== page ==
Koryo Gumdo is a martial art that developed over many centuries in Korea and surrounding countries. The art is recognized by distinct uses of the sword in offensive and defensive movements that demonstrate skill and concentration.
Come join Master Michael Giampietro and feel the sensation of wielding a sword. You will have a great time exploring this ancient sword art. You will experience many facets of training and develop the skill and pride of the ancient Hwarang warrior.
Equipment and Supplies: The students wear official uniforms designed from the ancient Koryo warrior, and will practice with a variety of swords to develop specific skills, timing, cutting and sport. Your instructor will guide you in the specific equipment necessary to maximize your experience.
Benefits From Training
Physical Strength and Agility: You will be guided in our special exercise and activities to make you strong and agile.
Mental Strength and Attitude: In each class you will learn and practice special exercises to clear your mind and relax your body.
Patience and Willpower: As your mind and body become stronger, you will see the success of your training and will meet new challenges with patience and willpower to succeed.
Mental Discipline and Success: We practice Koryo Gumdo to improve ourselves, from the way we think to the way we act in our daily lives. We are producing a courageous and courteous generation.
History of Koryo Gumdo
- Originated: In the ancient kingdoms of the Koryo Dynasty.
- Practiced: By the three kingdoms of Silla, Koguryo and Paekje.
- First Schools: The military who trained young warriors as officers for their armies.
- Korean Headquarters: Seoul, Korea
- United States Headquarters: Franklin Park, IL
- Director and President: Grand Master Duk Gun Kwon
- United States Gumdo Division Chairman: Master John P. Wood
In Korea, the martial arts developed as a result of internal conflicts and repeated attacks from neighboring countries like China and Japan. In an attempt to unite and stop foreign invaders, various tribes formed alliances resulting in the development of the Koryo Dynasty (made up of the three kingdoms of Silla, Koguryo and Paekje).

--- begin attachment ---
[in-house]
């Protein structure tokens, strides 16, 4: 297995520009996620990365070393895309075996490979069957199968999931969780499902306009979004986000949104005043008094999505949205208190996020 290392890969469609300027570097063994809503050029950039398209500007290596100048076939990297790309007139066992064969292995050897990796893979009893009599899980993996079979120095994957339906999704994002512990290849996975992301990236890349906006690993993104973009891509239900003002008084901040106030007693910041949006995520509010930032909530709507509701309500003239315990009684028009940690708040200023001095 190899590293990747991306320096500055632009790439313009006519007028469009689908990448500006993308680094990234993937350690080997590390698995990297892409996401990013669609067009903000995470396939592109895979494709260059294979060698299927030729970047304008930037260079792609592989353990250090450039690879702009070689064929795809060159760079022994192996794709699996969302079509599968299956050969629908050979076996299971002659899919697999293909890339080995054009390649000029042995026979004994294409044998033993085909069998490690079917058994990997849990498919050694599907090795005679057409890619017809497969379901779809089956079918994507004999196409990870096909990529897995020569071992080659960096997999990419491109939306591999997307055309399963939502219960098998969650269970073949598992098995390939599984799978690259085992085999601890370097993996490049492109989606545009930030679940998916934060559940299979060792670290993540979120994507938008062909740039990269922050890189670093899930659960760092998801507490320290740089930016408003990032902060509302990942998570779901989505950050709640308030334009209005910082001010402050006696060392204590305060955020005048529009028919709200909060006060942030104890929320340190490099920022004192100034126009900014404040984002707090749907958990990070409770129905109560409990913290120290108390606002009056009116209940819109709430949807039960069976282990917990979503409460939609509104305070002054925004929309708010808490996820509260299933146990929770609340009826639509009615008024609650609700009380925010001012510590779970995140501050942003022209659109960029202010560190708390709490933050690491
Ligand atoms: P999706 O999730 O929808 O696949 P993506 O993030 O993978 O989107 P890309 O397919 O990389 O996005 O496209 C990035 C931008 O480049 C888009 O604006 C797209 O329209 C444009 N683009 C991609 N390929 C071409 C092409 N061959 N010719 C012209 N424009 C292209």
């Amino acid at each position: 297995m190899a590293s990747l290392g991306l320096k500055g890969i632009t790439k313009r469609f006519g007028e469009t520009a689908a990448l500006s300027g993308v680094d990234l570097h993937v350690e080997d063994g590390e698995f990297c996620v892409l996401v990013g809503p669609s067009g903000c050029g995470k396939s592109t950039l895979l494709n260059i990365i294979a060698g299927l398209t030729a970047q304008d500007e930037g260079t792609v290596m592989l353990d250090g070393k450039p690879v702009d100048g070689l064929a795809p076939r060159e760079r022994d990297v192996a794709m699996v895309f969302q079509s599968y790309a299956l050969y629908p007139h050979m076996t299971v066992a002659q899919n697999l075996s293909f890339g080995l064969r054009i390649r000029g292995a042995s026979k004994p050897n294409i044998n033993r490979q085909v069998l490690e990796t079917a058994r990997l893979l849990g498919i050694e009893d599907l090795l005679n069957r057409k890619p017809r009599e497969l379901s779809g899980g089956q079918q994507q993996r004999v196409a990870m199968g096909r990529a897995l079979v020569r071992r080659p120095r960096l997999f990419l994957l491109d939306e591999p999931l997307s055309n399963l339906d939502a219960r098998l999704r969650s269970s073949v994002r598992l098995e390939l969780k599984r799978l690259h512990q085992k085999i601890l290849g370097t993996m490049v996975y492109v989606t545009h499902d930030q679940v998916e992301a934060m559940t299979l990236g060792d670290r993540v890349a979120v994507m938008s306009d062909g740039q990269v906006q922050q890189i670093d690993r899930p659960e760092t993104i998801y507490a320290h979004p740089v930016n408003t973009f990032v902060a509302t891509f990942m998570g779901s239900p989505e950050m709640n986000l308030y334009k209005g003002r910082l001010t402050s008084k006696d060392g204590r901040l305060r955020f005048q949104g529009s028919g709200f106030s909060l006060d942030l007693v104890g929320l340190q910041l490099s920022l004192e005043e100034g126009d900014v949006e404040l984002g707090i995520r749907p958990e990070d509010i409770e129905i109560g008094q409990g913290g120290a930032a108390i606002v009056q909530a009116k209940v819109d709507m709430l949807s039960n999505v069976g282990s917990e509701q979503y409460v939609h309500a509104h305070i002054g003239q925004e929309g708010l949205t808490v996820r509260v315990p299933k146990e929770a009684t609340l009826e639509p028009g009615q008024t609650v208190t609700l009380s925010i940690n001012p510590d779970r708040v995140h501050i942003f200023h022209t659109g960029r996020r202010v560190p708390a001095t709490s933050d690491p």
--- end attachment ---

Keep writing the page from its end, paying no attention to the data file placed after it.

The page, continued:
The warrior groups in these kingdoms had strict codes of honor and would discipline their minds and bodies while cultivating their physical strength. The young warrior would learn to think calmly and logically and cope with dangerous situations in an orthodox manner. Through meditation they would train their minds and improve concentration. Applied through use of the sword, these concepts allowed the Koryo warrior to overcome the challenges of battle.
Koryo Gumdo developed over time with influence from a variety of people and regions with some skills passing on and others fading out of practice. The development of Koryo Gumdo remains obscure even in Korea today, but there is historical evidence dating back to 70 BC of sword making techniques similar to what is known as the samurai sword of Japan.
Following the Koryo Dynasty (during the Yi Dynasty from about 1392 to 1907), Korean martial arts lost popularity as the government modernized weapons for national defense instead. By 1910, Japan had invaded Korea and had complete control of the land and people. The practice of Korean martial arts was banned in an effort to destroy the Korean identity and any possible method for revolt. Koryo Gumdo was replaced by Kendo. But, secretly many Koreans continued to pass down the art until the liberation of Korea in 1945.
Immediately there was a movement to unite the various Korean martial arts into unified national styles. New feelings of national pride and a desire to re-establish Korean customs led to an outbreak in the number of people practicing the ancient martial arts (like Taekwondo) and Koryo Gumdo masters began training men, women, and children once again.
In 1994 Grand Master Duk Gun Kwon organized the introduction of Korean Hwarang Gumdo to the United States National Taekwondo Federation (USNTF). The purpose of this special training program was to educate and expand the knowledge of Korean martial arts as a whole. In an effort to preserve strong traditions through worldwide education of the Korean martial arts, Grand Master Duk Gun Kwon organized the International Martial Arts Education Program (IMAEP) and began a cooperative effort between Korea and the United States to explore the ancient art of Koryo Gumdo. Since then many martial arts masters from America and around the globe have traveled with the IMAEP to Korea in an effort to practice and create an avenue for others to learn and enjoy the benefits it offers.
In 2001, Master John P. Wood was appointed the United States Gumdo Division Chairman and rules for international competition in Koryo Gumdo were outlined.